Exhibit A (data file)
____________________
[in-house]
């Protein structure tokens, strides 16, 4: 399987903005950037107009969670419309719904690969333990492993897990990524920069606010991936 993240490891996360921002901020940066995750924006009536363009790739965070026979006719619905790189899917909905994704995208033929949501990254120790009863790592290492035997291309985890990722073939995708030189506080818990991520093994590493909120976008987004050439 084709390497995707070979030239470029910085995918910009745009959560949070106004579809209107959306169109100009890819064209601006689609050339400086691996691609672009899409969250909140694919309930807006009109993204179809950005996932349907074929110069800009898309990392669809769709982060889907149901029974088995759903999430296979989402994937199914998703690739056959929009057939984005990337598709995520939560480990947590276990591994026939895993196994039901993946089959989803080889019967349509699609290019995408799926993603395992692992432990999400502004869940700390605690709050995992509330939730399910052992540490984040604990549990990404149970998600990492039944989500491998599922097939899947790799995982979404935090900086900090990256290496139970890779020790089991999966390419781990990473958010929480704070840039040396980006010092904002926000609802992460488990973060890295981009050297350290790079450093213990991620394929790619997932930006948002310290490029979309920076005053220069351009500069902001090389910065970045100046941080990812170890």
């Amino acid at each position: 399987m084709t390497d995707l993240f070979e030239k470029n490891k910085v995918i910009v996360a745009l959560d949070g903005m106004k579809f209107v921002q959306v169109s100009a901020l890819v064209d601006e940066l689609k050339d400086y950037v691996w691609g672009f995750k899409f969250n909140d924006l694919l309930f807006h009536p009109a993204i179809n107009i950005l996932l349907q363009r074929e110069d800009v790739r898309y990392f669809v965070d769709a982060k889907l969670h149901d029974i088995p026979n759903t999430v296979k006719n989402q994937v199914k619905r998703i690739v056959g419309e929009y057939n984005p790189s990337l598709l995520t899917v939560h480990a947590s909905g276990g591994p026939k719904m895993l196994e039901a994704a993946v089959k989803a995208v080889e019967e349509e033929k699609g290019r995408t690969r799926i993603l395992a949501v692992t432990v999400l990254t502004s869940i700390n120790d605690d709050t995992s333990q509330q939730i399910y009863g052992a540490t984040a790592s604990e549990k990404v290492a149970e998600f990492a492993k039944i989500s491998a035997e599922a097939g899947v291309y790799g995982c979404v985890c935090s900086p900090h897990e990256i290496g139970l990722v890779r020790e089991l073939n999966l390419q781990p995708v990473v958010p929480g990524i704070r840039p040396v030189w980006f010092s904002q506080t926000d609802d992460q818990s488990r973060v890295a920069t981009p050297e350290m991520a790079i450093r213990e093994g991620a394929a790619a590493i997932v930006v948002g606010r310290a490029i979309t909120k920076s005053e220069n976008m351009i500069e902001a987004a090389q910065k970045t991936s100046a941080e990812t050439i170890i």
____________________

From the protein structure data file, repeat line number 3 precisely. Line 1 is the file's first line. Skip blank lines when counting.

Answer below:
């Amino acid at each position: 399987m084709t390497d995707l993240f070979e030239k470029n490891k910085v995918i910009v996360a745009l959560d949070g903005m106004k579809f209107v921002q959306v169109s100009a901020l890819v064209d601006e940066l689609k050339d400086y950037v691996w691609g672009f995750k899409f969250n909140d924006l694919l309930f807006h009536p009109a993204i179809n107009i950005l996932l349907q363009r074929e110069d800009v790739r898309y990392f669809v965070d769709a982060k889907l969670h149901d029974i088995p026979n759903t999430v296979k006719n989402q994937v199914k619905r998703i690739v056959g419309e929009y057939n984005p790189s990337l598709l995520t899917v939560h480990a947590s909905g276990g591994p026939k719904m895993l196994e039901a994704a993946v089959k989803a995208v080889e019967e349509e033929k699609g290019r995408t690969r799926i993603l395992a949501v692992t432990v999400l990254t502004s869940i700390n120790d605690d709050t995992s333990q509330q939730i399910y009863g052992a540490t984040a790592s604990e549990k990404v290492a149970e998600f990492a492993k039944i989500s491998a035997e599922a097939g899947v291309y790799g995982c979404v985890c935090s900086p900090h897990e990256i290496g139970l990722v890779r020790e089991l073939n999966l390419q781990p995708v990473v958010p929480g990524i704070r840039p040396v030189w980006f010092s904002q506080t926000d609802d992460q818990s488990r973060v890295a920069t981009p050297e350290m991520a790079i450093r213990e093994g991620a394929a790619a590493i997932v930006v948002g606010r310290a490029i979309t909120k920076s005053e220069n976008m351009i500069e902001a987004a090389q910065k970045t991936s100046a941080e990812t050439i170890i």